Ancient Languages/Latin translation

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Question
Good day

Would you please be so kind and translate this phrase for me:

Res quce erat temporaria necessitatis et liberi arbitrii, non debet in exemplum trahi, multo minus ut necessaria obtrudi.

Thank you in advance

Chris

Answer
Hello,

"Res quae erat temporaria, necessitatis et liberi arbitrii non debet in exemplum trahi, multo minus ut necessaria obtrudi” literally means:”What was temporary, must not be taken as an example of  necessity and free will, nor must be imposed as absolutely necessary”, that is to say:"This example cannot be a copy for after-times, to follow as a command, or to imitate as a perfection".


Such a Latin sentence is one of the  expository notes, with practical observations, on the Acts 4:32 and Acts 2:44 by William Burkitt, a biblical expositor and vicar in Dedham, Essex, UK, died in 1703.
[See William Burkitt, Expository Notes with Practical Observations on the New Testament (Gospels published 1700, Acts to Revelation published 1703]


In these Biblical passages we read that:” All the believers were one in heart and mind. No one claimed that any of their possessions was their own, but they shared everything they had”( Acts 4:32) and : “All the believers were together and had everything in common. They sold property and possessions to give to anyone who had need” (Acts 2:44-45).

So, in his  note that W.Burkitt wrote in Latin which was the language of the learned persons at that time he says what I've just translated, i.e.:”Res quae erat temporaria, necessitatis et liberi arbitrii non debet in exemplum trahi, multo minus ut necessaria obtrudi” literally meaning:”What was temporary, must not be taken as an example of  necessity and free will, nor must be imposed as absolutely necessary”.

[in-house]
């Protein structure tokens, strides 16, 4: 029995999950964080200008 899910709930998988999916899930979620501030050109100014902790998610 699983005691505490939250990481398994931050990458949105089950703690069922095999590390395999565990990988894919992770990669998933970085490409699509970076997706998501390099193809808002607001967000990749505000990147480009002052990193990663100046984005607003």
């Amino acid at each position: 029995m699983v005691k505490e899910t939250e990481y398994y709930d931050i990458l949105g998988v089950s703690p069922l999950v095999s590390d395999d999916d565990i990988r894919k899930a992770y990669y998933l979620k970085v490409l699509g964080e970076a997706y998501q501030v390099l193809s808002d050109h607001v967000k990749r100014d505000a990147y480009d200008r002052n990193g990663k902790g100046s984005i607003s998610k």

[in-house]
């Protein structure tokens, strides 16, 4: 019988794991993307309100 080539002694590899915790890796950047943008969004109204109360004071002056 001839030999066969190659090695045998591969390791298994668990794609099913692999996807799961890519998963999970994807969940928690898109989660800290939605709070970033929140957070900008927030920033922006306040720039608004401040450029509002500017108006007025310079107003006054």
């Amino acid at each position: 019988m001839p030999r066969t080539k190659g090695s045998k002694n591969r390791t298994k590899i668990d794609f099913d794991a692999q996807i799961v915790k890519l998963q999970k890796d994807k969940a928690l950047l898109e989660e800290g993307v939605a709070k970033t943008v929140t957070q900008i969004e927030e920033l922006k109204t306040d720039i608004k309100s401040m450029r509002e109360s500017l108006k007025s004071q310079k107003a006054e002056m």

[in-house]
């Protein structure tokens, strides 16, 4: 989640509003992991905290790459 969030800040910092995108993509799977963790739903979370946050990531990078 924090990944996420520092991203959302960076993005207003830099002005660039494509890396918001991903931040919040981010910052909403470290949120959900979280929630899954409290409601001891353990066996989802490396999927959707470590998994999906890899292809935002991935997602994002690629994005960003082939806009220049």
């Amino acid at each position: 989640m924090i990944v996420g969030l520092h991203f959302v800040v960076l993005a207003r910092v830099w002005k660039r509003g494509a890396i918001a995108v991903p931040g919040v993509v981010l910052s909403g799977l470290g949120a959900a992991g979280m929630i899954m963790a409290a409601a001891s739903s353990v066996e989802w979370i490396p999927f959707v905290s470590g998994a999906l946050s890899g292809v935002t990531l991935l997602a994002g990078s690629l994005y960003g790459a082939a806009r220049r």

In short, William Burkitt wanted  to point out that all the believers had to contribute to the necessities of each other, so that they had to call nothing their own, but had to help and relieve the poor. Notwithstanding, "this example cannot be a copy for after-times, to follow as a command, or to imitate as a perfection".

Best regards,
Maria

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Maria

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I am an expert in Latin & Ancient Greek Language and I'll be glad to answer any questions concerning this matter.

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Over 25 years teaching experience.

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I received my Ph.D. in Classics (summa cum laude) from Genova University (Italy).

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